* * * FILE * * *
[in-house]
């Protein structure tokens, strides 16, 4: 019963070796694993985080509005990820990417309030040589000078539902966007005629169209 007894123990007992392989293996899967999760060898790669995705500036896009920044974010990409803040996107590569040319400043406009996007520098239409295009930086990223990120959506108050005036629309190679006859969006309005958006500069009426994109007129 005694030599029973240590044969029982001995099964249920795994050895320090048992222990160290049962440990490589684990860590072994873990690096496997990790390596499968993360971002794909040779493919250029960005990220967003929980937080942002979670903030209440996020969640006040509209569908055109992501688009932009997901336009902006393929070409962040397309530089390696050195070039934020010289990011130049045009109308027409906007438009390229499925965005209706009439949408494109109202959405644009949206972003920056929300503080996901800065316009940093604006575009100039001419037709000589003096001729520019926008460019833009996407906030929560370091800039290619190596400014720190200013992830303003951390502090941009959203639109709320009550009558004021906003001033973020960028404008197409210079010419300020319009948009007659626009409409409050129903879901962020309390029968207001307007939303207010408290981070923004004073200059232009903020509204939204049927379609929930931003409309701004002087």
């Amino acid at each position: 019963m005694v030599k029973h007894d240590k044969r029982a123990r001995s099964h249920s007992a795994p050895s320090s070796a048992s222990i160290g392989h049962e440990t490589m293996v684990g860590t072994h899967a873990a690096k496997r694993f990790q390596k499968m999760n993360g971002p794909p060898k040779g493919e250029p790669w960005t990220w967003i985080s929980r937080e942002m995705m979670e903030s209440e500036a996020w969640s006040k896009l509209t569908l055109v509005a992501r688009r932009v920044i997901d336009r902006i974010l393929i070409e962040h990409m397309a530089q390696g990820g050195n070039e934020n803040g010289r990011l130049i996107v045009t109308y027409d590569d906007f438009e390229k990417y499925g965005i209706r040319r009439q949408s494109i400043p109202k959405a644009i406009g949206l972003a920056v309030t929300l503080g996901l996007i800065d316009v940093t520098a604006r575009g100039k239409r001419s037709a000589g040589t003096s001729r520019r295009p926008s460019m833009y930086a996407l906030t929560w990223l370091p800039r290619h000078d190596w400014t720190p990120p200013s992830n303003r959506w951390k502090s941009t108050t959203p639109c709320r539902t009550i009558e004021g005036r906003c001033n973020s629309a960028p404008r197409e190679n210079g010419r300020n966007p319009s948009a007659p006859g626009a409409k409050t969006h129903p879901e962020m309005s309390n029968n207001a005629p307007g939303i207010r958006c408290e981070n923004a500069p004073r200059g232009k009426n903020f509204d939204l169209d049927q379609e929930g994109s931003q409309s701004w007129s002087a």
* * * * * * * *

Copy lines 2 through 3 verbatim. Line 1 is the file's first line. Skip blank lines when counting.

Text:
């Protein structure tokens, strides 16, 4: 019963070796694993985080509005990820990417309030040589000078539902966007005629169209 007894123990007992392989293996899967999760060898790669995705500036896009920044974010990409803040996107590569040319400043406009996007520098239409295009930086990223990120959506108050005036629309190679006859969006309005958006500069009426994109007129 005694030599029973240590044969029982001995099964249920795994050895320090048992222990160290049962440990490589684990860590072994873990690096496997990790390596499968993360971002794909040779493919250029960005990220967003929980937080942002979670903030209440996020969640006040509209569908055109992501688009932009997901336009902006393929070409962040397309530089390696050195070039934020010289990011130049045009109308027409906007438009390229499925965005209706009439949408494109109202959405644009949206972003920056929300503080996901800065316009940093604006575009100039001419037709000589003096001729520019926008460019833009996407906030929560370091800039290619190596400014720190200013992830303003951390502090941009959203639109709320009550009558004021906003001033973020960028404008197409210079010419300020319009948009007659626009409409409050129903879901962020309390029968207001307007939303207010408290981070923004004073200059232009903020509204939204049927379609929930931003409309701004002087």
């Amino acid at each position: 019963m005694v030599k029973h007894d240590k044969r029982a123990r001995s099964h249920s007992a795994p050895s320090s070796a048992s222990i160290g392989h049962e440990t490589m293996v684990g860590t072994h899967a873990a690096k496997r694993f990790q390596k499968m999760n993360g971002p794909p060898k040779g493919e250029p790669w960005t990220w967003i985080s929980r937080e942002m995705m979670e903030s209440e500036a996020w969640s006040k896009l509209t569908l055109v509005a992501r688009r932009v920044i997901d336009r902006i974010l393929i070409e962040h990409m397309a530089q390696g990820g050195n070039e934020n803040g010289r990011l130049i996107v045009t109308y027409d590569d906007f438009e390229k990417y499925g965005i209706r040319r009439q949408s494109i400043p109202k959405a644009i406009g949206l972003a920056v309030t929300l503080g996901l996007i800065d316009v940093t520098a604006r575009g100039k239409r001419s037709a000589g040589t003096s001729r520019r295009p926008s460019m833009y930086a996407l906030t929560w990223l370091p800039r290619h000078d190596w400014t720190p990120p200013s992830n303003r959506w951390k502090s941009t108050t959203p639109c709320r539902t009550i009558e004021g005036r906003c001033n973020s629309a960028p404008r197409e190679n210079g010419r300020n966007p319009s948009a007659p006859g626009a409409k409050t969006h129903p879901e962020m309005s309390n029968n207001a005629p307007g939303i207010r958006c408290e981070n923004a500069p004073r200059g232009k009426n903020f509204d939204l169209d049927q379609e929930g994109s931003q409309s701004w007129s002087a």